The Last Post Ceremony commemorating the service of (VFX38751) Sister Caroline Mary Ennis, 10th Australian General Hospital, Australian Army Nursing Service, Second World War.

Places
Accession Number AWM2018.1.1.128
Collection type Film
Object type Last Post film
Physical description 16:9
Maker Australian War Memorial
Place made Australia: Australian Capital Territory, Canberra, Campbell
Date made 8 May 2018
Access Open
Conflict Second World War, 1939-1945
Copyright Item copyright: © Australian War Memorial
Creative Commons License This item is licensed under CC BY-NC
Copying Provisions Copy provided for personal non-commercial use
Description

The Last Post Ceremony is presented in the Commemorative area of the Australian War Memorial each day. The ceremony commemorates more than 102,000 Australians who have given their lives in war and other operations and whose names are recorded on the Roll of Honour. At each ceremony the story behind one of the names on the Roll of Honour is told. Hosted by Sharon Bown, the story for this day was on (VFX38751) Sister Caroline Mary Ennis, 10th Australian General Hospital, Australian Army Nursing Service, Second World War.

Speech transcript

VFX38751 Sister Caroline Mary Ennis, 10th Australian General Hospital, Australian Army Nursing Service
Drowned 14 February 1942
Story delivered 8 May 2018

Today we remember and pay tribute to Sister Caroline Mary Ennis.

Caroline Ennis was born in Swan Hill on 13 August 1913 to Hugh Martin Ennis and Mary Josephine Graham of Moyhu, Victoria. She trained to be a nurse at Beechworth Hospital and passed her final examinations in March 1936.

Ennis was living in Cheshunt, Victoria, when she enlisted in the Second Australian Imperial Force on 20 August 1940 as part of the Australian Army Nursing Service. She was attached to the 10th Australian General Hospital, and in February 1941 embarked for service in Singapore.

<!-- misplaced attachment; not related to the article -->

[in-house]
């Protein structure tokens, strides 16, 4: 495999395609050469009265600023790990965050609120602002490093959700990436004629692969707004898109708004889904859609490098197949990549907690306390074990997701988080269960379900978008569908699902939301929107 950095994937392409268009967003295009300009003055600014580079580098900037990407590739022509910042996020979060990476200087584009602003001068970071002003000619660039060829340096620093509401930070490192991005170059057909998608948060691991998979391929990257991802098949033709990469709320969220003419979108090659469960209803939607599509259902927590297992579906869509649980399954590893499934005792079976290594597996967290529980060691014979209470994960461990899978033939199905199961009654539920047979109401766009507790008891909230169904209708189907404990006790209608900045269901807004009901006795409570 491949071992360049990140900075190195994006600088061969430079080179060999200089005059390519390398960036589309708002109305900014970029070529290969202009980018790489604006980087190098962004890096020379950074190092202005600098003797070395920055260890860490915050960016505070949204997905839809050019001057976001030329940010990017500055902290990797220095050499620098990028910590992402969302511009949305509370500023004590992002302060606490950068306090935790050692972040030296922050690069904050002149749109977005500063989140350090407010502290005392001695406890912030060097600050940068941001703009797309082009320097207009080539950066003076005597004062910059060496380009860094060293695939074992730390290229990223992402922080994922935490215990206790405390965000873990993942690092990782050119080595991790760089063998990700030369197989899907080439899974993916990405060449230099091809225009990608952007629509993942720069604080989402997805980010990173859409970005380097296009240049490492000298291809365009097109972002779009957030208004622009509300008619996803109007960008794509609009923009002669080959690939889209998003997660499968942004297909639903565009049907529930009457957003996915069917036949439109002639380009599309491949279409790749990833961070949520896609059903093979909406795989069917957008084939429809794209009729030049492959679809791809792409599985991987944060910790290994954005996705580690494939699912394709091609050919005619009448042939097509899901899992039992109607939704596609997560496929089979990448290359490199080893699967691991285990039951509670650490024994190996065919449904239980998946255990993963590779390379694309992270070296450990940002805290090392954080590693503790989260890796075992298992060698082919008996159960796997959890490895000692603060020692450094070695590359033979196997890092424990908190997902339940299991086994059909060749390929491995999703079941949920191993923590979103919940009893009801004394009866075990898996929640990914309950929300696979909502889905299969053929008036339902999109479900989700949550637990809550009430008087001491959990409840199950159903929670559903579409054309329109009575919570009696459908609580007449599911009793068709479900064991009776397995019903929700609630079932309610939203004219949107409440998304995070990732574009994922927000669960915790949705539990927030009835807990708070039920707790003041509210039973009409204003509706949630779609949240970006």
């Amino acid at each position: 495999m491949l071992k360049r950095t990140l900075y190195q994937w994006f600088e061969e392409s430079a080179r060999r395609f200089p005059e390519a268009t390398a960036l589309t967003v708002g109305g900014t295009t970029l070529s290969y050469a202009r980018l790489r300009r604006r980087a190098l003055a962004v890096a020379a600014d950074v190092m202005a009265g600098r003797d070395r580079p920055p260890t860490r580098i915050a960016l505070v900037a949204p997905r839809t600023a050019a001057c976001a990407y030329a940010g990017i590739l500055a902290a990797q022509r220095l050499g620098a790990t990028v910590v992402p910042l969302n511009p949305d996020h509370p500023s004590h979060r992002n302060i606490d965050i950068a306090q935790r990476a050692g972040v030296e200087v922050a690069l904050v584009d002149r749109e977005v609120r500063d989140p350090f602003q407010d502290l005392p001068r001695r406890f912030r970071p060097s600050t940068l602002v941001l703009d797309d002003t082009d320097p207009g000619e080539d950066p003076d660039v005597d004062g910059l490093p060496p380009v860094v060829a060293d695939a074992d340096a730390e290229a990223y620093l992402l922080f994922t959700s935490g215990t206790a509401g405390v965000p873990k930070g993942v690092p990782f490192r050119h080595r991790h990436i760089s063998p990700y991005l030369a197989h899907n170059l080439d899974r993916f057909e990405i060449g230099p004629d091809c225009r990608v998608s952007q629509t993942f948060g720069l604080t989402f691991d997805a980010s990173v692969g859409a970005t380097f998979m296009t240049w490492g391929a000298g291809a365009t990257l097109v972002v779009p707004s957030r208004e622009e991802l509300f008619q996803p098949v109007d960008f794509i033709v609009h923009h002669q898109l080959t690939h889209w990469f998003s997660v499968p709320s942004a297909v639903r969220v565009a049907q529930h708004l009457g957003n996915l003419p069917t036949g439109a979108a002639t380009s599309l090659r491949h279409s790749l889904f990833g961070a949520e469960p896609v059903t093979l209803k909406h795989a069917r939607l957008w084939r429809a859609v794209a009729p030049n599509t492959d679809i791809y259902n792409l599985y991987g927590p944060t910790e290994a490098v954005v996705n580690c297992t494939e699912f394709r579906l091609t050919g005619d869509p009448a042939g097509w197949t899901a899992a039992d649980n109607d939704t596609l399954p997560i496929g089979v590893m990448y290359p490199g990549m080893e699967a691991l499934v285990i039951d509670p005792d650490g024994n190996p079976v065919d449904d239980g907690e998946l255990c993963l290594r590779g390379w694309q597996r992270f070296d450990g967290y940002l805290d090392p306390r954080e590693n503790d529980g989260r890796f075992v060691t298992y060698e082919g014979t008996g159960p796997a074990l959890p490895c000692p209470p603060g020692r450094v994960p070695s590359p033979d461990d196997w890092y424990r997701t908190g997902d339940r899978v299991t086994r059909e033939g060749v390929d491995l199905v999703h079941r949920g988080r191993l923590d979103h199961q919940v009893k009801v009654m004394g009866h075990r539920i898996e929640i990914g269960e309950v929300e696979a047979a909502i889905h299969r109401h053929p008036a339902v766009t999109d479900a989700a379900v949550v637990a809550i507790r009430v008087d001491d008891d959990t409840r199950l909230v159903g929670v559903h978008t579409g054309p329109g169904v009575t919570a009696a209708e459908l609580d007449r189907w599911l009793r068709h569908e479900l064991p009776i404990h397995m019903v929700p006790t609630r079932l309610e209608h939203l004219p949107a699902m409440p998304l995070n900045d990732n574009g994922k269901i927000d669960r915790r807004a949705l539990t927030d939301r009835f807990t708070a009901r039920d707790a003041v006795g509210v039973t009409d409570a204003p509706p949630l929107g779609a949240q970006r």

Sent with her unit to Malaya, Ennis was variously detached for duty between the 10th AGH, the 2/9th Field Ambulance, and the 2/4th Casualty Clearing Station, treating the ill and wounded across the peninsula.

Ennis was working at the 2/4th Casualty Clearing Station when the Japanese attacked Pearl Harbor in February 1942. As the enemy forces advanced along the peninsula the nurses were forced to withdraw to Singapore and re-join the 13th AGH, the only Australian hospital left in Malaya.

Once the fall of Singapore became inevitable most Australian personnel were evacuated from the island, but nurses of the 13th AGH remained until 12 February, when they, too, were evacuated. Sister Caroline Ennis was one of 65 Australian nurses who left Singapore aboard the Vyner Brooke, but two days later the ship was bombed by the Japanese.

As the bombs exploded the nurses prepared for an evacuation, rushing to treat the wounded as best they could, before abandoning ship with the rest. Some were helped into lifeboats, others clung to rafts. Those who could swim made for the nearby Banka Island.

Sister Ennis and Sister Betty Jeffrey each grabbed a child and ran for the ship’s bridge, only to find it ablaze. They left the children with an Englishwoman and went back to help. Both eventually managed to climb onto a raft with five other nurses on it. The raft drifted away from the wreckage, caught in the strong currents, passing others during the night. Sister Ennis had taken responsibility for the children, and would hold them as they slept. On the second day, two of the nurses, Jeffery and Iole Harper, volunteered to lighten the vessel, and they swam instead for the land. The raft, however, could not beat the current and continued to drift. Ennis was cradling two small children – a Chinese boy and an English girl – as the raft disappeared. It was never seen again.

Caroline Ennis was 28 years old.

Sister Caroline Ennis is commemorated on the Roll of Honour on my left, among some 40,000 others from the Second World War.

This is but one of the many stories of service and sacrifice told here at the Australian War Memorial. We now remember Sister Caroline Mary Ennis, and all those Australians who have given their lives in service of our nation.

Christina Zissis
Editor, Military History Section

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